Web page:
But there’s another and more fundamental change that we have to face as well. This is not a change in the way we self-represent, but instead a change in the way we judge others. We have to get past this moment in time where the user of a search engine is comfortable to base their impressions of another person on the most slight and fragmentary piece of evidence. We must get used to the idea that the people around us are more varied and extraordinary than we’d currently believe. The flip-side of getting a multi-faceted picture of a person is that we’re going to be exposed to much more of the roundness of an individual’s life. We need to be able to evaluate information, contextualise it – to learn to be questioning and patient. The information that comes to our fingertips when we type in someone’s name is not ever going to be complete. It’s never going to be perfect. Even with webloggers trying to make things better: there are not enough gardeners for everyone.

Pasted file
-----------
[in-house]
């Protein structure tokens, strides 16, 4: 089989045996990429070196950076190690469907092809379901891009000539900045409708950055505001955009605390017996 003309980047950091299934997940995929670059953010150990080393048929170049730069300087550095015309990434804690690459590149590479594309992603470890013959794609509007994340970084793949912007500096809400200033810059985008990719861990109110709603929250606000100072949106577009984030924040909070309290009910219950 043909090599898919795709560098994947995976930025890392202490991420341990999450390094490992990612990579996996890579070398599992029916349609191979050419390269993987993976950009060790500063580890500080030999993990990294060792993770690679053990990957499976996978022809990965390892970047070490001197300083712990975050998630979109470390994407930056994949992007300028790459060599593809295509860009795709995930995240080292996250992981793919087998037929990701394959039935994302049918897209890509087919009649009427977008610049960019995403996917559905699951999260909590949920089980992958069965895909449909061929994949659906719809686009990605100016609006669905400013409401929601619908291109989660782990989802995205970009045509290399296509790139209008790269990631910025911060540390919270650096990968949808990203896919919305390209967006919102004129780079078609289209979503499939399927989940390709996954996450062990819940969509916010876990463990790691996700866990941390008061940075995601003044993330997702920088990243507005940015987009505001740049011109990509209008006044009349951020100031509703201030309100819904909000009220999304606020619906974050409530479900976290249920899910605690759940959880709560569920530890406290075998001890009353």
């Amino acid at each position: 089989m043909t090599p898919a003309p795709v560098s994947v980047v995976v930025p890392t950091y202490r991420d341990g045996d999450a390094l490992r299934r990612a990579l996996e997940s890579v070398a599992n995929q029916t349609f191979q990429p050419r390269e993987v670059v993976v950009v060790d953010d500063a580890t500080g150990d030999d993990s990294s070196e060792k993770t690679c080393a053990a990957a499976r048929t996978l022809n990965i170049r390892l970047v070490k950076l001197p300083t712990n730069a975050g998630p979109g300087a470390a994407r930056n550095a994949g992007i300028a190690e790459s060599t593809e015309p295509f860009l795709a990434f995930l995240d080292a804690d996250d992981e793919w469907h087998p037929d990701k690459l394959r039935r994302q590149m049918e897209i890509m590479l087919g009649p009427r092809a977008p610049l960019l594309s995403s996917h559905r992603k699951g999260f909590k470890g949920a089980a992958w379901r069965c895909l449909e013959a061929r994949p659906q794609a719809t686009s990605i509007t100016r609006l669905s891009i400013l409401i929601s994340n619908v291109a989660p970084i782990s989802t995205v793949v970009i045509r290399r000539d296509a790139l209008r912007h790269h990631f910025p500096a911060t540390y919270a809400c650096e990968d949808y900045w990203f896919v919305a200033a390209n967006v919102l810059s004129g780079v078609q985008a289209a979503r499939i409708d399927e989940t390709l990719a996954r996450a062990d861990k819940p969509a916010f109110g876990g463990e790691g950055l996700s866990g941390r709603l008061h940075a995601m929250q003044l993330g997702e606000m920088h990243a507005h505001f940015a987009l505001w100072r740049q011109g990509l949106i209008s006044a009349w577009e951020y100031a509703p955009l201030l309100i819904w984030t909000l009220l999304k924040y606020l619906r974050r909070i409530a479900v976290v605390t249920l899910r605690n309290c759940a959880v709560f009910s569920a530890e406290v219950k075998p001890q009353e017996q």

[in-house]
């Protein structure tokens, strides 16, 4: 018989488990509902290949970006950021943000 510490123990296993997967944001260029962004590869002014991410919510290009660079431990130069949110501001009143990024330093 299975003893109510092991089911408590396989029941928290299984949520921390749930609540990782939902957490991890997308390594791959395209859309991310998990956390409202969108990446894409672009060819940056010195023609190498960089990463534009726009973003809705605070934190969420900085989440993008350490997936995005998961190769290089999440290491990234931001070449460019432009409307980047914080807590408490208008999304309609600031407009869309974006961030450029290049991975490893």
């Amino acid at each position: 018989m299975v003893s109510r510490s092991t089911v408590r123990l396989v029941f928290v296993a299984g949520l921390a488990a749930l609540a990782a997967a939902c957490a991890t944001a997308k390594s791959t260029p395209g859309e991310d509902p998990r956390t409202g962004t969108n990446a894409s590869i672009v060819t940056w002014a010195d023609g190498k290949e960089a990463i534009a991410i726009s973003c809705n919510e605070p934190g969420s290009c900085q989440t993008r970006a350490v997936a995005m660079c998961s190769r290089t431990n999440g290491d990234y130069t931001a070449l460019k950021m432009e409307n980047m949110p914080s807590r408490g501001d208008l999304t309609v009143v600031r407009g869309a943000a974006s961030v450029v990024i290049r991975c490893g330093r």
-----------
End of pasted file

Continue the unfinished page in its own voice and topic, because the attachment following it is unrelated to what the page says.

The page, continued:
Net Culture

Old news: Firefox in the New York Times…

Final old news entry of the night, I think. It’s 1.30am and frankly I’m not as young and spritely as I once was. So anyway a while back I linked to a hooji whereby you could get your name in an advert in the New York Times by donating some money to Firefox. My link read as follows:

Help promote Firefox by getting your name in the New York Times $30 a shot gets you a name in the New York Times advert as well as helping the open source community and encouraging real human beings to use the best browser on the PC (although not necessarily on the Mac)